Nope, sliding very quickly into clever first person voice and aimless banter. Where is the story? What is the motivation? What are they trying to achieve? What’s stopping them? A little banter after the important stuff has been established is fine, but establishing banter first makes me tune out. I’ve seen way too many of these stories that rely on a glib first person voice and jokey banter to build up word count at the expense of actual story development. (We did get a very good example of this technique this year, however. Had it not been a reprint, we likely would have bought it too). So… give it a chance, right?

End of first scene establishes a motivation. Lots of banter still. It’s hard to take the story seriously when the characters don’t. And if it’s not meant to be serious, 4000 words is too long.

An interesting (if unlikely) complication. Good. The story becomes more serious, more interesting. Of course it’s totally unbelievable, which makes me think it’s not meant to be serious. More of a romp through SF tropes. Guess we’ll see.

Lots of explanation of idea. Not much story movement. No escalation of tension to speak of. It’s all very day-in-the-life now, a tour of the surround.  Some further complication and a little escalation on page 13. It doesn’t really seem connected to anything in the prior story, but does break up the rhythm. Moves to an active climax. Again, there’s nothing connecting it to character or previous setup.

It gets deadly serious. And then it ends with a promise of more to come. Feels like a piece of a book, perhaps. It’s a simple adventure story without much depth. Not our cup of tea, I’m afraid.

Slush-o-meter (1-10): 4 An SF story about the first contact. A slow start and lack of emotional/character thread hurt this.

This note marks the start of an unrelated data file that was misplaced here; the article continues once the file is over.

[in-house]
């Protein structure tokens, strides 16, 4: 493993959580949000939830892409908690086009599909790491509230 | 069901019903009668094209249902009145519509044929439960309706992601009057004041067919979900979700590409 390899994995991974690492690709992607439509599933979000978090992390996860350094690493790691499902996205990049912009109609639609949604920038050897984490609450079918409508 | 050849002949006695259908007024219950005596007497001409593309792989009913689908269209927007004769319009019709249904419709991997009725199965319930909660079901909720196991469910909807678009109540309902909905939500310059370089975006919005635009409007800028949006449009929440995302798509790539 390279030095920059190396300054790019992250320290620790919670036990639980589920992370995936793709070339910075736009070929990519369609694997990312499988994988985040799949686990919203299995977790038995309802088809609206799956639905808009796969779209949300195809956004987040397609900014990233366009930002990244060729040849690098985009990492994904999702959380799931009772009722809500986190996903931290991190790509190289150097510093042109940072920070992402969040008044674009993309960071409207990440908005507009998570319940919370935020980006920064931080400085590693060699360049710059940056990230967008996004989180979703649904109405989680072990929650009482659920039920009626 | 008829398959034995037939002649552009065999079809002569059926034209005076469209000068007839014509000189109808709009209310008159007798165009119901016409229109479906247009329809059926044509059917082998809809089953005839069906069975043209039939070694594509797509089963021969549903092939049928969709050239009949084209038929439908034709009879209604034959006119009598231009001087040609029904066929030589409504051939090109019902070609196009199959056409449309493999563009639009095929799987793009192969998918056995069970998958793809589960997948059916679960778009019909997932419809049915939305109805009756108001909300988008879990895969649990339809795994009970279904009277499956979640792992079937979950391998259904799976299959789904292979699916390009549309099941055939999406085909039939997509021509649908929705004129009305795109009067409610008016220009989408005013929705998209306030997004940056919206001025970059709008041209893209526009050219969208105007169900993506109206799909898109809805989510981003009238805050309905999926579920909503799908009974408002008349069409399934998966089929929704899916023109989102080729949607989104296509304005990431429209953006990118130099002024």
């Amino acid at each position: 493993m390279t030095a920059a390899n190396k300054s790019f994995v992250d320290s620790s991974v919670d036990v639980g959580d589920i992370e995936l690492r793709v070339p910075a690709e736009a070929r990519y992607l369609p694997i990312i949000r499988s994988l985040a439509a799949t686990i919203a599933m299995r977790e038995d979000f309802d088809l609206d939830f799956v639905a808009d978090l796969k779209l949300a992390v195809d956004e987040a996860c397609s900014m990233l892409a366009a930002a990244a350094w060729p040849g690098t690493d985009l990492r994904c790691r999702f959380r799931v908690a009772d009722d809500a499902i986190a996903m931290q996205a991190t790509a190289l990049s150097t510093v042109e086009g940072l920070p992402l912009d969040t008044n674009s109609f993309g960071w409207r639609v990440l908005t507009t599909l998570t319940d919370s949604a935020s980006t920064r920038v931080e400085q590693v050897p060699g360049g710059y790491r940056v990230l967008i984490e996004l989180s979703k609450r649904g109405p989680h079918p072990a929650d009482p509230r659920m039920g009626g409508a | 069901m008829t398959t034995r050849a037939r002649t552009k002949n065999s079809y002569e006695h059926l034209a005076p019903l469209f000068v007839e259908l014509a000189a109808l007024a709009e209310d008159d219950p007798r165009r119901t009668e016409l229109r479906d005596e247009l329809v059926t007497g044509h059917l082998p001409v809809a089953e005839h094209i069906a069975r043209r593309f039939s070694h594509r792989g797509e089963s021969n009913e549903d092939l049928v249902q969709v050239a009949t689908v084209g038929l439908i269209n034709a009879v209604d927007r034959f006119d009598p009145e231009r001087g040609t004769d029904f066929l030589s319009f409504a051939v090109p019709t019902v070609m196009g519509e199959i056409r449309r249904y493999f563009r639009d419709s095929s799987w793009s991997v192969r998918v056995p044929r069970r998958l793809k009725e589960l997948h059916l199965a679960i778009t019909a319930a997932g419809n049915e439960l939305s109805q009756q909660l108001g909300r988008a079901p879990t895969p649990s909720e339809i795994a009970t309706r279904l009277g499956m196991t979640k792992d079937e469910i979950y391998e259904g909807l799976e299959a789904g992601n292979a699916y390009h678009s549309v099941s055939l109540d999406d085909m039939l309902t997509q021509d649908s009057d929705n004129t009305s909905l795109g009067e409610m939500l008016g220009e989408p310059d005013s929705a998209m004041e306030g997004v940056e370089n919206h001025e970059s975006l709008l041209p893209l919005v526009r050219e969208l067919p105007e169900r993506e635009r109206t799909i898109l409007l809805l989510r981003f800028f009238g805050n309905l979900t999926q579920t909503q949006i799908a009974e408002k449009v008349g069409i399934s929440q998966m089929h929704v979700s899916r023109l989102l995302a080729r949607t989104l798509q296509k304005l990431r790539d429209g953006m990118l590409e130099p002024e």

Story 291 (3/26/2011 Fantasy 900 words)

Reader 1:  “This is a literary piece, but I’m not sure it hangs together. I felt like I was waiting to discover something interesting but it never appeared. Now, maybe I’m being dense, but I didn’t quite get it. It doesn’t help that it’s written in 2nd person. I am supposed to put in the emotional connection to [someone] and I just didn’t have it. “

Yeah, not a huge fan of second person. It has to be done exceptionally well (and be totally necessary to the story’s telling) for me to bit. The opening is nicely evocative, but a bit pretentious as a result. The second scene is strongly observed.

Good echoing of concepts. Still not a fan of the second person delivery, but the writing is quite good. End of page 2, first line page 3 are quite good.

Well, this is very good literary fiction. It’s magical telling probably places it close enough to genre for us, but the second person focuses too much of my effort on technique over story. I do appreciate having read this, the layering of myth and reality, of reverence and godhood, the return to the necklace at the end. It’s very good stuff, just not for us I’m afraid. I will send it on for another opinion and am perfectly willing to be convinced to take it should others feel strongly. It’s not likely though.

Slush-o-meter (1-10): 8 A literary tale about respect dressed as love and a necklace made magic. Well told.

Story 292 (3/27/2011 Fantasy 1750 words)